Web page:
There’s nothing better than learning about a creative new business solution or anecdote while chatting with integrators at an industry event.
Out of several meaningful conversations that I had with dealers and manufacturers at last month’s HTSA buying group meeting in Chicago, the one that stood out the most was with industry veteran Brian Hudkins. CEO of two Gramophone specialty AV locations in the Baltimore area.
I would consider Hudkins a classic HTSA member. His company once flourished as an AV “specialty retailer,” but found that he had to pivot away from that traditional brick-and-mortar business model into a more custom integration-centric business, while still maintaining its two storefronts, primarily as showrooms. Hudkins, however, has been even more creative this year with two specific initiatives. The first was the classic “necessity is the mother of invention” scenario.
Back in late spring Gramophone hired an experienced general contractor to its internal staff. So not only can the company now design projects professionally and integrate and install AV automation gear, but it can also perform the build out of the project.
“We found that people would delay getting started or just abandon and not get started with a project out of frustration trying to piece together all of the elements,” Hudkins told me.
Gramophone still works with a lot of other contractors (“we’re not trying to step on anybody’s toes,” Hudkins said) but the company has gotten off to a very good start and completed several multipurpose entertainment spaces with its new in-house GC in the mix.
Another motivation for the new hire was to help stave off a trend where Gramophone’s on-staff designer would help a client think through space planning of a theater and complete design drawings, only to see some of those drawing end up in the hands of other integrators once an outside GC got involved.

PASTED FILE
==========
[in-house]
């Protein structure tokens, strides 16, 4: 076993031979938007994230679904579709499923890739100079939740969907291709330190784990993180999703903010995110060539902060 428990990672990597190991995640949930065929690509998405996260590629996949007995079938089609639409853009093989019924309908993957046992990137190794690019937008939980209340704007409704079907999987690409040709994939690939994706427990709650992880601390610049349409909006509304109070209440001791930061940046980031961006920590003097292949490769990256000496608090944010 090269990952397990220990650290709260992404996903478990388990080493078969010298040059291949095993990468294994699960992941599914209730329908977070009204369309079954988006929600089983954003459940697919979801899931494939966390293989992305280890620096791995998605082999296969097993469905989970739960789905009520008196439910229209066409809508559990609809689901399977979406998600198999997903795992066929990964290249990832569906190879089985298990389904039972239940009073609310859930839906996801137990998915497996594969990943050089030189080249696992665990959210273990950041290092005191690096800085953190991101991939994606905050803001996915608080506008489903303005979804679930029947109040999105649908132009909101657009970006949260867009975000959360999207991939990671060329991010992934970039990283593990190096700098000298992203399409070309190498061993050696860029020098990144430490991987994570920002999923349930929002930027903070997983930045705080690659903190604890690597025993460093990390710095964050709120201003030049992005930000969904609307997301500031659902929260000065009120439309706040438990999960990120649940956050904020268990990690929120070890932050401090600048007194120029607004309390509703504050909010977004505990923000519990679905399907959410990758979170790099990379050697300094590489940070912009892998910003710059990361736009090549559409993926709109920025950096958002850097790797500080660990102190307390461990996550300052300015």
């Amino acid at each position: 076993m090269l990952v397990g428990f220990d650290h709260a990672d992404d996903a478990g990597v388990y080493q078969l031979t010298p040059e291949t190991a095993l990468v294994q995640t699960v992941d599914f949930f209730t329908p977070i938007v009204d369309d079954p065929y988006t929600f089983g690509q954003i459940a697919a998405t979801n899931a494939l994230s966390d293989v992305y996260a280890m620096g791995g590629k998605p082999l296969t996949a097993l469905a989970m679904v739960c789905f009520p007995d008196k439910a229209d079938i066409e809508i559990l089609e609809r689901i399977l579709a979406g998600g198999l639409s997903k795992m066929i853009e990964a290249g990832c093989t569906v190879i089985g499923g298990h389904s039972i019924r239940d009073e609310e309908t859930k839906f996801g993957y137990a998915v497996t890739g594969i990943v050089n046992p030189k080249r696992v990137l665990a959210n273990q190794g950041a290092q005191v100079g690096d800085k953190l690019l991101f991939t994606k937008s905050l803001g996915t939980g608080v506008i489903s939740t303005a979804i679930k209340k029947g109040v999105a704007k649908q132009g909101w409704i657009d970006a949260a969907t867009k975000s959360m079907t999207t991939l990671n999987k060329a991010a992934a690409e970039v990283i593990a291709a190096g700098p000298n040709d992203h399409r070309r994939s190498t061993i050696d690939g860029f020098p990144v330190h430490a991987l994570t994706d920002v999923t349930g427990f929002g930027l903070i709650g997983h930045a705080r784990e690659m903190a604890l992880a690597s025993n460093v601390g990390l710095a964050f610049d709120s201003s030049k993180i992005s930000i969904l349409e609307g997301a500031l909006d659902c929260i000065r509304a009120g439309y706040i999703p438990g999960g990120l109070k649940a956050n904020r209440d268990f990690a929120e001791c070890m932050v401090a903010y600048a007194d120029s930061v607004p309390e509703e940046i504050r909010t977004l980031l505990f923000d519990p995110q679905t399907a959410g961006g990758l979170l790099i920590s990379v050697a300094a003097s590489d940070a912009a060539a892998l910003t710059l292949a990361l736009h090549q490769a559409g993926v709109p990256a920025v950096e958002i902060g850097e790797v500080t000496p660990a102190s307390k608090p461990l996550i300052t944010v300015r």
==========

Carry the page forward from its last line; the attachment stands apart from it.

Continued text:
“We just sort of closed the loop,” Hudkins said. “The point is that it’s generating a new level of incremental business that we didn’t have previously.”
Because it is located in the mature housing market of Baltimore, the majority of Gramophone’s business involves remodels. The GC that the company hired had worked successfully with Hudkins and his team on many of those projects and even had built full-blown custom homes “in the seven-figure range.” Yet, finding clients was not his strong suit, so the marriage with Gramophone, which excels in finding new business, worked well.
Gramophone’s second initiative is equally creative. Capitalizing on the renaissance of vinyl records, the company has begun selling LPs at both of its locations.
“It’s just a little traffic bump–not a huge profit center–but it brings people in who are interested this stuff and allows them to see what new AV products we have to offer,” Hudkins said. “The nature of our business is that we sell five-, six-, or seven-figure projects, so how often does the person have to stop in for that? Once every 10 years? But LPs bring customers back in, and they get to see all of the other stuff that we sell.”
I love learning about great ideas like that.